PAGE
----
In 1869, my third great grandfather married Annie Ferguson in Glasgow. Annie was born in Campsie, Sterling in 1841. She was 25 years younger than her husband and just a few years older than her oldest step daughter. Jane! Annie and William had two more children, Andrew (born 1870) and Annie (born 1872).

There’s someone missing … what has become of my great great grandmother Margaret Pinkerton?

 

 

Charles Norvell Shaw

Charles Norvell Shaw is, to me, an interesting twig on the family tree. He was the son of Joseph Marsden Shaw and Alice Engler. Norrie was the nephew of my second great grandfather Charlie Shaw, but they were born the same year: 1866. They apparently were … accomplices … in the previously described Shaw Shenanigans!

Most of what I have learned about Norrie comes from two obituaries that are in Beatrice’s scrapbook. It seems he was a member of the Dresden Citizens’ Band, which was made up of some of Dresden’s well-to-do industrialists and merchants. Perhaps our Norrie did not exactly fit that description — his death notice states that at the time of his death in July of 1896, he was a bartender! But clearly, he was enormously popular, and well loved.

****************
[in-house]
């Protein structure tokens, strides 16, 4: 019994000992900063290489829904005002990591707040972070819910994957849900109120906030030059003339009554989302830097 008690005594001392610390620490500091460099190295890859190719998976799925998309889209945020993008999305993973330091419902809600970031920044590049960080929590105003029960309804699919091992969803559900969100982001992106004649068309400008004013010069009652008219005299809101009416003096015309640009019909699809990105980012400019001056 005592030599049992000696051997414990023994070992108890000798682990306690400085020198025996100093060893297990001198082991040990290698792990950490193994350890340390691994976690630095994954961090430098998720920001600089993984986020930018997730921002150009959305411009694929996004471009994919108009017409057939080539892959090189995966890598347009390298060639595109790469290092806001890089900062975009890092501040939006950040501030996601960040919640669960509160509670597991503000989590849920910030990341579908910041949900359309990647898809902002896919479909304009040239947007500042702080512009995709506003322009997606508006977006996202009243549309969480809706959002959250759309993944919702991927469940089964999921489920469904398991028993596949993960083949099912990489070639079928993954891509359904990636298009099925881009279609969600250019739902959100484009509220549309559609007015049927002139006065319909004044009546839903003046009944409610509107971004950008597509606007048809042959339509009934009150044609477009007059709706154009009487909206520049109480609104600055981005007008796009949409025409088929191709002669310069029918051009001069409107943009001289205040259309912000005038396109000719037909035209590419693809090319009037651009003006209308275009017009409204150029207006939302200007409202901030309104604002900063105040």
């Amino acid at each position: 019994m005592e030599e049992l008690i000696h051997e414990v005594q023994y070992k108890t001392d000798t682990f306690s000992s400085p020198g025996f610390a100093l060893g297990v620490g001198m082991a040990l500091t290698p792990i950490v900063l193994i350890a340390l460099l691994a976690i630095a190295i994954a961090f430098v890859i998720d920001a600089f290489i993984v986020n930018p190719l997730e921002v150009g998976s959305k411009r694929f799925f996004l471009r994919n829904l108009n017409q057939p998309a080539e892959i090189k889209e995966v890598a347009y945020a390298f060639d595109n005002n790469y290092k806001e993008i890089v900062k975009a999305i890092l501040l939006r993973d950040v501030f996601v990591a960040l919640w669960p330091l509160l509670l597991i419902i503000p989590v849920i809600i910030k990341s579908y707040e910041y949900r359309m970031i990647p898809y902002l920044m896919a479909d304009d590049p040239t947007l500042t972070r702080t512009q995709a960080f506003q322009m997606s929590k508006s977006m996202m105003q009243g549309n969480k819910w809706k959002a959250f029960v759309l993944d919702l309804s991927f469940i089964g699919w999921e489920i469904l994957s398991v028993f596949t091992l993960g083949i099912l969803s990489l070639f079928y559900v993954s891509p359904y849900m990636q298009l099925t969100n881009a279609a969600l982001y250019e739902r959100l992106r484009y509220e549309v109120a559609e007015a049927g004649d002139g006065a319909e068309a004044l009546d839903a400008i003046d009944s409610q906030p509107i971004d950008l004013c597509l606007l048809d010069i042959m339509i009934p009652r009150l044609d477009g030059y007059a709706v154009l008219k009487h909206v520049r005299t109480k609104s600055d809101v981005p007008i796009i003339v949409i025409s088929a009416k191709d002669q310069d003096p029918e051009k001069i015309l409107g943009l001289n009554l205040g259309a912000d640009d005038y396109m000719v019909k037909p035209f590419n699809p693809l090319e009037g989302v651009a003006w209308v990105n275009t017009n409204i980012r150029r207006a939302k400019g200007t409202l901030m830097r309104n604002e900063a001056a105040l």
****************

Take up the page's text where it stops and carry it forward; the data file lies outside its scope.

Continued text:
Norrie obit

From one of the posters on the Facebook page Dresden Virtual History Group, I have learned that Reverend T. D. McCullough was the pastor of the Dresden Presbyterian Church from 1895 to 1899. He was known for his ministry to the youth of his community, although only in his 20s himself.

norrie obit

Norrie’s death notice states that his death was caused by neurosis of the spine, which I believe is the old fashioned name for stenosis of the spine. He was only 31 years old.

norrie death

Charles Norvell Shaw was buried in Dresden Cemetery with the inscription, “In my father’s house there are many mansions.”

Norrie Base Drum